Felix Gonzalez-Torres

Felix Gonzalez-Torres’ works function well when the viewer is aware that they involve an implied invitation to participate; here, without explicit instructions, however, few viewers left the gallery sucking on candy or carrying off the sheets of paper, as the artist intended. A small C-print puzzle, Untitled (Lover’s Letter) (all works 1991), presents a fragmented manuscript from Oscar Wilde’s Salomé. The cropped text, in which Salomé describes the beauty of John the Baptist’s body, hair, mouth, and voice, is taken from her final declaration of love before his severed head. In this work, Gonzalez-Torres introduces notions of love, death, and revenge, which function as keys to the entire exhibition. He also installed one stack of virgin white paper, Untitled (Passport), on the floor at its junction with the wall like some solitary tooth, and another, Untitled (Double Portrait), in the center of the room. Here the unseen surface of each sheet hosts two identical dark gold rings forming a figure eight that cannot be seen without lifting one of the sheets. In Untitled (Blue Placebo), a long, orderly stripe/spill of blue Streglio candies trails along the length of the gallery’s other wall.

The two white forms and the blue stripe create an almost Minimalist situation whereby, like Salomé, the artist seems to turn away from the object in which as much has been invested. Like a dying person losing energy, these “Minimalist” works can potentially lose their form: they are intended to be carried away, literally sheet by sheet, by the viewers. Once the sheets of paper are invested with this significance—whether or not they are actually taken away—the sacrosanct Minimalist cube is violated, and there is no turning back. Like Salomé, Gonzalez-Torres takes his revenge and makes the death of the desired object (here the perfect Minimalist form) public. At the same time he reminds us of its unattainable beauty. As the title of the C-print puzzle suggests, art is made to live a lover’s life; visitors come and take away bits and pieces, enjoy it, and consume it.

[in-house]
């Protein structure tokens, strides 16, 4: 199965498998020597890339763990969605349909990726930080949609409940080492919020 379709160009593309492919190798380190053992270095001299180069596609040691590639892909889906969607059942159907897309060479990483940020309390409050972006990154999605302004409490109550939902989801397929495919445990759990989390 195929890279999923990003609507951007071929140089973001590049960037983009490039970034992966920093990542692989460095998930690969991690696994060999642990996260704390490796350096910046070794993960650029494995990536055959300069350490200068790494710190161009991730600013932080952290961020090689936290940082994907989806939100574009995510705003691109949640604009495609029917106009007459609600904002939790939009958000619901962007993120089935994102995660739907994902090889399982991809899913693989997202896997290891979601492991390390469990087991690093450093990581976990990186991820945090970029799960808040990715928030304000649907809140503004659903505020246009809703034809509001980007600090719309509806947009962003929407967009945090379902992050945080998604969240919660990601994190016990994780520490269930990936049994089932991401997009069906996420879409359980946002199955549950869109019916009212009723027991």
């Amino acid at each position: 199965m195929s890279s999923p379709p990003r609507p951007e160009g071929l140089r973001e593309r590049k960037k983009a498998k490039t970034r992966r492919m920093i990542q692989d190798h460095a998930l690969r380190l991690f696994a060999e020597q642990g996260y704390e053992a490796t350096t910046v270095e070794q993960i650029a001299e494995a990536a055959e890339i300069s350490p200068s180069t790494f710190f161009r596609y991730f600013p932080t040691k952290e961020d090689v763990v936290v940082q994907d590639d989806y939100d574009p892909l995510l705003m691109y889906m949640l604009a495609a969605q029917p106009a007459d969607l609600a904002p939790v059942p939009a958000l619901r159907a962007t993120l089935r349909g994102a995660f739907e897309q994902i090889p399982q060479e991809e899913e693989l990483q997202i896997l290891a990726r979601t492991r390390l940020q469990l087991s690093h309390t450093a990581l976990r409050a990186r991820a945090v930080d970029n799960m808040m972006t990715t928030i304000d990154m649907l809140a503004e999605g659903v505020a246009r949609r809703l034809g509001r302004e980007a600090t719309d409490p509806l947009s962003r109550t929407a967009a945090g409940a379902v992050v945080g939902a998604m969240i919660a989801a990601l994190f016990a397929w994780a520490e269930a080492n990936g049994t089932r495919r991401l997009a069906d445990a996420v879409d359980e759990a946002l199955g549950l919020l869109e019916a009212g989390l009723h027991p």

We have come to know that two circles, two clocks,’ two identical forms, in the work of Gonzalez-Torres, are signifiers for homosexual love, but to conclude one’s reading here would be to do both it and the artist’s political agenda an injustice. It is not simply an idea of homosexuality that is being represented here. Gonzalez-Torres’ work constitutes a spiritual discourse that moves beyond a concrete political agenda. The consumable candies call to mind the ritual of communion, the consumption the body and blood of Christ. In these works the viewer comes to see death as part of a sublime cycle, mirroring the Christian belief in the circularity of Christ’s existence and resurrection. Love and death are bound together in the church’s mythology just as they are in Gonzalez-Torres’ work. He also celebrates masculine identity, without glorifying a phallocentrism, and relies instead on an infantile, presexual state. Here, as in the past, color is used as a set of coded signifiers; for example, pale blue represents this infantile masculinity. As it distances itself from all notions of Minimalist sculptural practice, Gonzalez-Torres’ work acquires a somber depth that both underlines its political achievement and opens new territories where the spiritual and the conceptual can exist side by side.

Anthony Iannacci